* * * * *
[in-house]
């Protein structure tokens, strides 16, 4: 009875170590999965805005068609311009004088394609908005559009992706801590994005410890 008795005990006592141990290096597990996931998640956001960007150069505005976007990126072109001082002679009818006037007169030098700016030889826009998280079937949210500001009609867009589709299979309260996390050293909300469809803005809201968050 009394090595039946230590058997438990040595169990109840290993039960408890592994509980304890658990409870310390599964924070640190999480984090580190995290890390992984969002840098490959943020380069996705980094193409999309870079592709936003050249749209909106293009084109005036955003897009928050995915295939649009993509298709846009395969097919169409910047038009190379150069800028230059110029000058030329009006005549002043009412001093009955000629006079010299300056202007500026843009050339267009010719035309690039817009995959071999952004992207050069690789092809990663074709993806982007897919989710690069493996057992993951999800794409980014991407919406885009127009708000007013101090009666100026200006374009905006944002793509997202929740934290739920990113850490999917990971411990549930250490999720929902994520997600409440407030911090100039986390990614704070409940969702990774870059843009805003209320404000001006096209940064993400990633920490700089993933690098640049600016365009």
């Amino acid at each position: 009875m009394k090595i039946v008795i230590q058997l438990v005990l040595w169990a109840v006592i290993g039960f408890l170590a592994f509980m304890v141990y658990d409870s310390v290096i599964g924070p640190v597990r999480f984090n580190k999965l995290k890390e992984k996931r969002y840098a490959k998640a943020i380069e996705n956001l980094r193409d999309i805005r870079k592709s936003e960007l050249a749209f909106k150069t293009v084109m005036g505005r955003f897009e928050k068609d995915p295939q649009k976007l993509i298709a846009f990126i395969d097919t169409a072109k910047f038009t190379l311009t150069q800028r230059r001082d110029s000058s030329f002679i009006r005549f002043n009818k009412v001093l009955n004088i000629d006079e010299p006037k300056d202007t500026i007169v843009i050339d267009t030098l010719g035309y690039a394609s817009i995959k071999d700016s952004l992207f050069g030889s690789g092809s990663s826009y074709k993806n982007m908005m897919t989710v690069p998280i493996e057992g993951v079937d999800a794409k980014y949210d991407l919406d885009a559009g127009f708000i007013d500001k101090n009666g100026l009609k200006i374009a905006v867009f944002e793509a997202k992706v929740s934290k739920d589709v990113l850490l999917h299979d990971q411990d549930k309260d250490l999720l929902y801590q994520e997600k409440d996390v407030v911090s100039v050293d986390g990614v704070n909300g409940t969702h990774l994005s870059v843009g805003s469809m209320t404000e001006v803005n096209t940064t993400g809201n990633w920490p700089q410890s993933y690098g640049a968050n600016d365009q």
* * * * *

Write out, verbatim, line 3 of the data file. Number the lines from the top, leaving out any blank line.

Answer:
């Amino acid at each position: 009875m009394k090595i039946v008795i230590q058997l438990v005990l040595w169990a109840v006592i290993g039960f408890l170590a592994f509980m304890v141990y658990d409870s310390v290096i599964g924070p640190v597990r999480f984090n580190k999965l995290k890390e992984k996931r969002y840098a490959k998640a943020i380069e996705n956001l980094r193409d999309i805005r870079k592709s936003e960007l050249a749209f909106k150069t293009v084109m005036g505005r955003f897009e928050k068609d995915p295939q649009k976007l993509i298709a846009f990126i395969d097919t169409a072109k910047f038009t190379l311009t150069q800028r230059r001082d110029s000058s030329f002679i009006r005549f002043n009818k009412v001093l009955n004088i000629d006079e010299p006037k300056d202007t500026i007169v843009i050339d267009t030098l010719g035309y690039a394609s817009i995959k071999d700016s952004l992207f050069g030889s690789g092809s990663s826009y074709k993806n982007m908005m897919t989710v690069p998280i493996e057992g993951v079937d999800a794409k980014y949210d991407l919406d885009a559009g127009f708000i007013d500001k101090n009666g100026l009609k200006i374009a905006v867009f944002e793509a997202k992706v929740s934290k739920d589709v990113l850490l999917h299979d990971q411990d549930k309260d250490l999720l929902y801590q994520e997600k409440d996390v407030v911090s100039v050293d986390g990614v704070n909300g409940t969702h990774l994005s870059v843009g805003s469809m209320t404000e001006v803005n096209t940064t993400g809201n990633w920490p700089q410890s993933y690098g640049a968050n600016d365009q």